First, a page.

Whether it’s to explain difficult concepts, provide an entertaining and informative break, or demonstrate processes, videos are a great way to add content and variety to a PowerPoint presentation. But showing videos isn’t without risk.
One of the readers of this blog told me about a pet peeve of his:
What I hate most is having to wait for someone who desperately is looking for a movie on YouTube, using “Alt/Tab” all the time and finishing with “Sorry, can’t find it.” It happens all the time!
It’s boring to watch someone fumble with equipment onstage. By doing so, a presenter demonstrates to the audience that he is unprepared and/or unfamiliar with the basic operations of audiovisual equipment. And what happens to the presentation if there is no live Internet connection? If you’re relying on video to carry your message, you’d better make sure that you have a foolproof way of displaying it.
As described above, it’s inelegant to switch between PowerPoint and an Internet browser to display a YouTube video, especially if you haven’t navigated to the correct page before your presentation. Inserting videos into a PowerPoint file allows for a seamless transition between your slides and the video content.
There are two ways to insert videos in PowerPoint, linking and embedding. When you link a video, you insert a placeholder into your presentation that links to video content that resides on the Internet, like YouTube. When you embed a video, you’re placing a video file that’s already on your computer into your presentation. There are pros and cons to each approach.
If you’re considering linking to a YouTube video, you must be positive that you’ll have a live Internet connection during your presentation. If you’re presenting in your own office or event, that’s easy enough to confirm. But linking to Internet content can be risky if you are presenting offsite because you can’t be sure if there will be Internet access. Even if the venue provides access, you might not know how their security settings and firewalls are configured.
Once you’ve determined that you’ll have access to the Internet without any annoying “content blocked” pop-ups, it’s time to insert a YouTube placeholder into your presentation. Best of luck with that.
In writing this blog, I’ve spent about an hour trying to embed a YouTube video into a presentation created in PowerPoint 2010. It’s supposed to work like this:
- On the Slides tab in Normal view, click the slide to which you want to add a video.
- In your browser, go to the website that contains the video that you want to link to.
- On the website, locate the video.
- Click on Share underneath the video window.
- Deselect the first three check boxes; select “Use old embed code.”
- Copy the code.
- Back in PowerPoint, on the Insert tab, in the Media group, click the arrow under Video.
- Click Video From Web Site.
- In the Video From Web Site dialog box, paste the embed code, and then click Insert.
Easy, right? Wrong. I got this message when I linked to a YouTube video as described above:
Three attempted Flash installs later, I do a little research and learn that this is a known problem with inserting YouTube videos into PowerPoint presentations. It turns out that due to a recent update on the part of Adobe or Microsoft, part of the embed code makes it impossible to play videos unless you delete some of it. Here’s how some people have gotten around the problem:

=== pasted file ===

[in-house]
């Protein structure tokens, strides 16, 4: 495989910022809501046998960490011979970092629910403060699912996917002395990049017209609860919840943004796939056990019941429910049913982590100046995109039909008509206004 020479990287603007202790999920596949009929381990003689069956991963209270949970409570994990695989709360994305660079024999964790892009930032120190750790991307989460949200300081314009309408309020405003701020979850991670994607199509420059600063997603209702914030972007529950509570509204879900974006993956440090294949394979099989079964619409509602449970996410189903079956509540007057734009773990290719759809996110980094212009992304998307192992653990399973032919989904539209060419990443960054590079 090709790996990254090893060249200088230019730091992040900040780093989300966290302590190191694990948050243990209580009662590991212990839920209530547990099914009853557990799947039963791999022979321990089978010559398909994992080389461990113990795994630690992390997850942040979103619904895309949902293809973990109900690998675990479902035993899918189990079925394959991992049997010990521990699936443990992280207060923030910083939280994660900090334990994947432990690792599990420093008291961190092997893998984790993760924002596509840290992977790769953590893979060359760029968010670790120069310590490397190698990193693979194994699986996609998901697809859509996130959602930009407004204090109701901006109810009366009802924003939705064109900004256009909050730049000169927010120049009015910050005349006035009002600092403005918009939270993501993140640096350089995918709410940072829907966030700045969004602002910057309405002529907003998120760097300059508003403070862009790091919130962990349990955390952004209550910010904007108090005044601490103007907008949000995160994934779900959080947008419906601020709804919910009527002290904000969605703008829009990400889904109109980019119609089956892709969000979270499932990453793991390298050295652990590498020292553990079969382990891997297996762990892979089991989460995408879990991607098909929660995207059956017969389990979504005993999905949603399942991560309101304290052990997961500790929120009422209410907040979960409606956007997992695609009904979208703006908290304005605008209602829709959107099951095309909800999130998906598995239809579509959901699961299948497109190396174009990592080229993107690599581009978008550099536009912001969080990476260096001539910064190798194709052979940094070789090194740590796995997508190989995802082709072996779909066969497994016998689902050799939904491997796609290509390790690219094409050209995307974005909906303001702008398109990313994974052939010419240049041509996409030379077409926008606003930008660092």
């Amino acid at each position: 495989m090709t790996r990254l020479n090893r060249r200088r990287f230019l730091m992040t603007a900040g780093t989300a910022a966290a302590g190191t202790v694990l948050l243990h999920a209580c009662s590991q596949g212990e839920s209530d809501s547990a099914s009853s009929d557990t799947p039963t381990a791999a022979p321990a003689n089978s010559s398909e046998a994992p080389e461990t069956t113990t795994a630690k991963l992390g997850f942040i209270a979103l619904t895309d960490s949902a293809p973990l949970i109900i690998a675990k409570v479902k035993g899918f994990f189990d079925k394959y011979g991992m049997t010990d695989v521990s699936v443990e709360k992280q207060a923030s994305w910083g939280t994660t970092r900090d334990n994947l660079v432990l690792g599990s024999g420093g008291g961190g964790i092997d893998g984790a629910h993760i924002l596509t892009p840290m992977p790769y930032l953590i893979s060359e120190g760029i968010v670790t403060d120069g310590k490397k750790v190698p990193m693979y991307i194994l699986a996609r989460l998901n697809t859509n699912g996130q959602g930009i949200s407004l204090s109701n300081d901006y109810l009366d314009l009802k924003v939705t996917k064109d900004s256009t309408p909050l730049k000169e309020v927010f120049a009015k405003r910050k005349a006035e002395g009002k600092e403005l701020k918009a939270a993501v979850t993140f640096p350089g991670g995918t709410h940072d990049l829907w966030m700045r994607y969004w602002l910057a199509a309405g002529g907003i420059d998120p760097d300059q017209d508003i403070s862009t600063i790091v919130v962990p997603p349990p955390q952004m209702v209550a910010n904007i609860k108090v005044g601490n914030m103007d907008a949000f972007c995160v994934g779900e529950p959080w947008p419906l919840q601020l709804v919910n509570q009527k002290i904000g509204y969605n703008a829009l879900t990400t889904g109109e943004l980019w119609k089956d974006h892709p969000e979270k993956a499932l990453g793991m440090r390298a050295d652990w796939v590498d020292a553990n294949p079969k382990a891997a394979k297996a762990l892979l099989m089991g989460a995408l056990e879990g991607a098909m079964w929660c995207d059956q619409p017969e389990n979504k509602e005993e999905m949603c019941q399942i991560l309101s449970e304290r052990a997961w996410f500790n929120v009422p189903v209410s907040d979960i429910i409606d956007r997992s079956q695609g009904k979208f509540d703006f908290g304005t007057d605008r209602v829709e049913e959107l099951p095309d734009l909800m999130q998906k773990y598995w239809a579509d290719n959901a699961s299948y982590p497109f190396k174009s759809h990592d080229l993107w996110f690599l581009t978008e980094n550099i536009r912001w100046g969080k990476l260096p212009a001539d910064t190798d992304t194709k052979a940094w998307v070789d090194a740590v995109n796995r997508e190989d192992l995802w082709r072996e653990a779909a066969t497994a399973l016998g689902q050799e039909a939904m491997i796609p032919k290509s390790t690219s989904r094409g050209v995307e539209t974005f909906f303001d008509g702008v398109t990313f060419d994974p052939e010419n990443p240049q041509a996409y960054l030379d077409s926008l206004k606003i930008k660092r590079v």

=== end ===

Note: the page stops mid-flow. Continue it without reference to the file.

Right. I tried it and got the same error message. And since troubleshooting software issues is neither something I enjoy nor do well, I decided to try another route.
YouTube Video Add-in
It turns out I’m not the only person in the world who has experienced this problem, so a nice developer and PowerPoint MVP named Shyam Pillai has created the YouTube Video Add-in. It works exactly the way it’s supposed to and it’s super-simple to use. After you install the Add-in, a new group appears on the Insert tab:
Awesome! Except there’s one thing: you can only use this feature if you’re presenting from your own computer. If you try running your presentation on someone else’s equipment you’ll get an error message because Add-ins reside on the computer they’re installed on, not in the presentation you create with it. And if there’s one thing IT guys hate, it’s when people ask to load freeware on their equipment, so don’t count on being able to install this Add-in for your presentation. Bring your own laptop to the event and patch it in ahead of time so you can make sure everything works before the audience arrives.
Man, what a PIA this has been. There has to be a better, more reliable way to get video into a PowerPoint presentation! There is: embedding a video. If you have a video file on your computer you simply go to the Insert tab, click on Video/Video from file, then navigate to wherever the file is stored. Done.
But how do you get YouTube videos? In a blog post titled How to Download YouTube Videos, Brandon Widder lists all kinds of ways to download YouTube videos using either a Mac or a PC. But at the end of the post, Mr. Widder offers a weighty disclaimer:
If you’re downloading your own videos, then as the copyright holder you have every right to use them in any way you wish. Otherwise, you’ll need to get permission from the creator of the video in order to legally have the right to use it in your presentations.
Is it just me or has anybody else had trouble linking YouTube videos into their presentations using PowerPoint’s built-in tools? How have you incorporated video into your presentations?